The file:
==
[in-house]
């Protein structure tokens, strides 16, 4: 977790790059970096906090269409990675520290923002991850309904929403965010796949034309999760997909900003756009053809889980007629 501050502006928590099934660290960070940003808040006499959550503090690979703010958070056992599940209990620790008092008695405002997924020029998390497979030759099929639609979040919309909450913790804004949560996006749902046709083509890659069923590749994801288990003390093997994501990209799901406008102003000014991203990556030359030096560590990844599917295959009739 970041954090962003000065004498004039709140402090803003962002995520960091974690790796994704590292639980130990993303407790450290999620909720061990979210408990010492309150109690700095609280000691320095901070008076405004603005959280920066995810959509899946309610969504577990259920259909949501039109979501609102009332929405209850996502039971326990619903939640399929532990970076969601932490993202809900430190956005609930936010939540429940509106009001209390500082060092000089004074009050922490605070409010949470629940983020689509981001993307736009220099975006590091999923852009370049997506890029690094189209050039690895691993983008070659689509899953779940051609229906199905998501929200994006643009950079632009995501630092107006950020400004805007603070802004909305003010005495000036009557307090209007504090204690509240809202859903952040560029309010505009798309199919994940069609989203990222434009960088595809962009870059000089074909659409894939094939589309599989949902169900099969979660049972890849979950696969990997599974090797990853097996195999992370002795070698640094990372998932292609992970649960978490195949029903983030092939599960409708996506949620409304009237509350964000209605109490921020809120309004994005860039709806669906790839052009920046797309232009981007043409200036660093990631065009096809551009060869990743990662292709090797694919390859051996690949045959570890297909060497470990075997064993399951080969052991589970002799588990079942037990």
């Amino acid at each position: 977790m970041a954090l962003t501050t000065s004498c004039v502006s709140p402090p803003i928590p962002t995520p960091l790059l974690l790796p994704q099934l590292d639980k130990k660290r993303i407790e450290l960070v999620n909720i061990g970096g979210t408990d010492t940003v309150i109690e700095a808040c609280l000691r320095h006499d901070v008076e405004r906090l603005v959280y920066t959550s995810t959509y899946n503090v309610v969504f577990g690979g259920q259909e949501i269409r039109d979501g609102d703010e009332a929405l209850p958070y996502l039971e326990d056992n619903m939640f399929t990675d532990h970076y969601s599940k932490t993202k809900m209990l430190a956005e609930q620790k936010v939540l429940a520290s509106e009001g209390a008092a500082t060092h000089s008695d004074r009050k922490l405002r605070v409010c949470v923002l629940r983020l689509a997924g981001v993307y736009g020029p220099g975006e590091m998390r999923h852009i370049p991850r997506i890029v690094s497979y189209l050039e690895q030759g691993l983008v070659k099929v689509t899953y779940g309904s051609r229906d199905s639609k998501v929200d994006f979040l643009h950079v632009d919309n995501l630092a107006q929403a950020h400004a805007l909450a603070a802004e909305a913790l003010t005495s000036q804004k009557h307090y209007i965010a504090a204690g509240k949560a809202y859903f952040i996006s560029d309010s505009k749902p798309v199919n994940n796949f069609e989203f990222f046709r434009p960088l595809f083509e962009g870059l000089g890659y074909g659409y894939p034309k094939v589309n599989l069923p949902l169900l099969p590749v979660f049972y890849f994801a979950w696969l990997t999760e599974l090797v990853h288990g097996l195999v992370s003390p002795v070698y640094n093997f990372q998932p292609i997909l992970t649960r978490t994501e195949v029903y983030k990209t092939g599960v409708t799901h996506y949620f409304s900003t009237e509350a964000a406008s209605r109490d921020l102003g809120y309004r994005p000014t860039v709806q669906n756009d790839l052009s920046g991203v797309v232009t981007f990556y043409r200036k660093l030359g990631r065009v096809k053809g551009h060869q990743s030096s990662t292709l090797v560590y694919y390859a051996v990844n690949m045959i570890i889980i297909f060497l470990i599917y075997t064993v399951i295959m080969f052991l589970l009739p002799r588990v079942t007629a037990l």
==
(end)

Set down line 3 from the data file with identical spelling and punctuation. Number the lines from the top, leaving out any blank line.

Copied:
């Amino acid at each position: 977790m970041a954090l962003t501050t000065s004498c004039v502006s709140p402090p803003i928590p962002t995520p960091l790059l974690l790796p994704q099934l590292d639980k130990k660290r993303i407790e450290l960070v999620n909720i061990g970096g979210t408990d010492t940003v309150i109690e700095a808040c609280l000691r320095h006499d901070v008076e405004r906090l603005v959280y920066t959550s995810t959509y899946n503090v309610v969504f577990g690979g259920q259909e949501i269409r039109d979501g609102d703010e009332a929405l209850p958070y996502l039971e326990d056992n619903m939640f399929t990675d532990h970076y969601s599940k932490t993202k809900m209990l430190a956005e609930q620790k936010v939540l429940a520290s509106e009001g209390a008092a500082t060092h000089s008695d004074r009050k922490l405002r605070v409010c949470v923002l629940r983020l689509a997924g981001v993307y736009g020029p220099g975006e590091m998390r999923h852009i370049p991850r997506i890029v690094s497979y189209l050039e690895q030759g691993l983008v070659k099929v689509t899953y779940g309904s051609r229906d199905s639609k998501v929200d994006f979040l643009h950079v632009d919309n995501l630092a107006q929403a950020h400004a805007l909450a603070a802004e909305a913790l003010t005495s000036q804004k009557h307090y209007i965010a504090a204690g509240k949560a809202y859903f952040i996006s560029d309010s505009k749902p798309v199919n994940n796949f069609e989203f990222f046709r434009p960088l595809f083509e962009g870059l000089g890659y074909g659409y894939p034309k094939v589309n599989l069923p949902l169900l099969p590749v979660f049972y890849f994801a979950w696969l990997t999760e599974l090797v990853h288990g097996l195999v992370s003390p002795v070698y640094n093997f990372q998932p292609i997909l992970t649960r978490t994501e195949v029903y983030k990209t092939g599960v409708t799901h996506y949620f409304s900003t009237e509350a964000a406008s209605r109490d921020l102003g809120y309004r994005p000014t860039v709806q669906n756009d790839l052009s920046g991203v797309v232009t981007f990556y043409r200036k660093l030359g990631r065009v096809k053809g551009h060869q990743s030096s990662t292709l090797v560590y694919y390859a051996v990844n690949m045959i570890i889980i297909f060497l470990i599917y075997t064993v399951i295959m080969f052991l589970l009739p002799r588990v079942t007629a037990l």